Trump said the ISIS leader "died like a dog, he died like a coward. He was whimpering, screaming, and crying."
By Allan Smith
President Donald Trump on Sunday confirmed the death of ISIS leader Abu Bakr al-Baghdadi in a 10-minute speech followed by roughly 40 minutes of answering questions from reporters. In his remarks at the White House, the president recounted al-Baghdadi's gruesome last moments, praised the U.S. forces who chased the terrorist down, and provided remarkable details of the military operation from start to finish. Here are some highlights from his remarks: "Last night the United States brought the world's number-one terrorist leader to justice. Abu Bakr al-Baghdadi is dead. He was the founder and leader of ISIS, the most ruthless and violent terror organization anywhere in the world. The United States has been searching for al-Baghdadi for many years. Capturing or killing him has been the top national security priority of my administration. U.S. special operations forces executed a dangerous and daring night-time raid in northwestern Syria and accomplished their mission in grand style. The U.S. personnel were incredible. I got to watch much of it." The ISIS leader "died after running into a dead-end tunnel, whimpering, crying, and screaming all the way. The compound had been cleared by this time with people either surrendering or being shot and killed. Eleven young children were moved out of the house and are uninjured. The only ones remaining were Baghdadi in the tunnel. He had dragged three of his young children with him. They were led to certain death. He reached the end of the tunnel as our dogs chased them down. He ignited his vest, killing himself and the three children. His body was mutilated by the blast, the tunnel had caved in on it in addition." more...

By Daniel Dale
Washington (CNN) - President Donald Trump is facing intense criticism over a July phone call during which, according to a person familiar with the matter, he pressed Ukrainian President Volodymyr Zelensky to investigate the son of former Vice President Joe Biden, a leading candidate to face him in the 2020 presidential election. Under fire, Trump has revived one of his favorite defensive tactics: trying to turn the spotlight onto his opponent. Trump has made a series of allegations about Joe Biden and his son Hunter Biden over the last week. The essence of Trump's argument is that Joe Biden was improperly trying to help Hunter, who served on the board of a Ukrainian natural gas company, when Joe Biden pressured the Ukrainian government to fire the country's prosecutor general. But there are significant holes in Trump's story. Some of his allegations have been false. Others have been missing important context. Trump's missing context: What happened with the Ukrainian prosecutor: In castigating Biden's effort to get the prosecutor general fired, Trump has declined to mention an important fact: a whole lot of other people were also trying to get him fired at the time. The Obama administration, American allies, the International Monetary Fund and Ukrainian anti-corruption activists, among others, had all made clear that they were displeased with the performance of Viktor Shokin, who became prosecutor general in 2015. Shokin was widely faulted for declining to bring prosecutions of elites' corruption, and he was even accused of hindering corruption investigations. His deputy, Vitaliy Kasko, resigned in February 2016, alleging that Shokin's office was itself corrupt. more...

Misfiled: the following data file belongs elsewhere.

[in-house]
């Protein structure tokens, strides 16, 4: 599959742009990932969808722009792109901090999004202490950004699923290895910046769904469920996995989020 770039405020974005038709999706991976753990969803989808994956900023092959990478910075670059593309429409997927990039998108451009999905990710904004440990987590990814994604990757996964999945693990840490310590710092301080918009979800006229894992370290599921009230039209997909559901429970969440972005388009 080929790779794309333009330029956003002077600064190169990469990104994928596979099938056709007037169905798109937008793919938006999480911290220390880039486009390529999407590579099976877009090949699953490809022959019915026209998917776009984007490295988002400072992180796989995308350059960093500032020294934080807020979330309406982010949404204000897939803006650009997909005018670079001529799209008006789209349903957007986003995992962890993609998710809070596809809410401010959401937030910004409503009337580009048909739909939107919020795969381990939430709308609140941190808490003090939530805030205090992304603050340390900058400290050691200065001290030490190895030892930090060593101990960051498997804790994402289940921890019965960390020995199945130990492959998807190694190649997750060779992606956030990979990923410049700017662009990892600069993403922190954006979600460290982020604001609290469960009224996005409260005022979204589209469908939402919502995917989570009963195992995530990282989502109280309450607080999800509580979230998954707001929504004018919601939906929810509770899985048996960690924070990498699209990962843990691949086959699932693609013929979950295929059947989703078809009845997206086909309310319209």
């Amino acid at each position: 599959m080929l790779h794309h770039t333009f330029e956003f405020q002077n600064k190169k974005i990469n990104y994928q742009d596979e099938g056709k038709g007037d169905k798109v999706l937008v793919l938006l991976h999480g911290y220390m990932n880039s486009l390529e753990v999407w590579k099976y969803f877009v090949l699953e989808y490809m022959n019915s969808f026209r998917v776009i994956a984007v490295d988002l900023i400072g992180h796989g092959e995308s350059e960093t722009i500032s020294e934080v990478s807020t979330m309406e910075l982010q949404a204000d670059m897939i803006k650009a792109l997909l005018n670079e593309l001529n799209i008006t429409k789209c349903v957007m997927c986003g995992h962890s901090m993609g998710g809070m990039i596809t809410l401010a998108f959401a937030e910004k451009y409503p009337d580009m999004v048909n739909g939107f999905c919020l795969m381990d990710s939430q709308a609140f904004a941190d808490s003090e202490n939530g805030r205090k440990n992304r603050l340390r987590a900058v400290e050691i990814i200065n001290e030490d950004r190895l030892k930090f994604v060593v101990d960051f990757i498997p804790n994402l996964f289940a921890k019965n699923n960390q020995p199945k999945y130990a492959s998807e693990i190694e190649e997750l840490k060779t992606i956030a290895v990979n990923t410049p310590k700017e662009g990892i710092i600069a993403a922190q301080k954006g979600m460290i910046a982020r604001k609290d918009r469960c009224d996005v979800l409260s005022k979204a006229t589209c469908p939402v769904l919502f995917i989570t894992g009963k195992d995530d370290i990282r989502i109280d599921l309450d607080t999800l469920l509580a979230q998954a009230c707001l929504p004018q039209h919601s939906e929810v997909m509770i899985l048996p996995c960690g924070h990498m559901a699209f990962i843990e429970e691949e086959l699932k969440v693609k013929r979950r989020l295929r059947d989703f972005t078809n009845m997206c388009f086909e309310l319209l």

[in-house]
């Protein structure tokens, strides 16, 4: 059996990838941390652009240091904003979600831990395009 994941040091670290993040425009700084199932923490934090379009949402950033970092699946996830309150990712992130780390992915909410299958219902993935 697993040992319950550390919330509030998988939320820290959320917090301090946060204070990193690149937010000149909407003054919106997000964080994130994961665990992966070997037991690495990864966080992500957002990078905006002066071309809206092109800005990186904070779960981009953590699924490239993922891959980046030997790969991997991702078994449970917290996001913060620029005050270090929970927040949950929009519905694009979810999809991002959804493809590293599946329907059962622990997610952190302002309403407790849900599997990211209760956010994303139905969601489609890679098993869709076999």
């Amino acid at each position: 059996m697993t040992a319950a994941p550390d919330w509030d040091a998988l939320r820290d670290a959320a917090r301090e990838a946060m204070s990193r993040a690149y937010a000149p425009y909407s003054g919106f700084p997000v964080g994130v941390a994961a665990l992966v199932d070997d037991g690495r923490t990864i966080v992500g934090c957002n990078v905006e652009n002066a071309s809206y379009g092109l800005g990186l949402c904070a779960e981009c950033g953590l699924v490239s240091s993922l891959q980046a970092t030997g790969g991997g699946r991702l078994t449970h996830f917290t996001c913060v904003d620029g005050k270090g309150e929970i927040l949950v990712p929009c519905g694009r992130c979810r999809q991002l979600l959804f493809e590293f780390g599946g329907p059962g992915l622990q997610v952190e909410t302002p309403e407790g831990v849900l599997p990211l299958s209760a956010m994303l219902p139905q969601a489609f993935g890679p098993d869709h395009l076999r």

By Bobby Allyn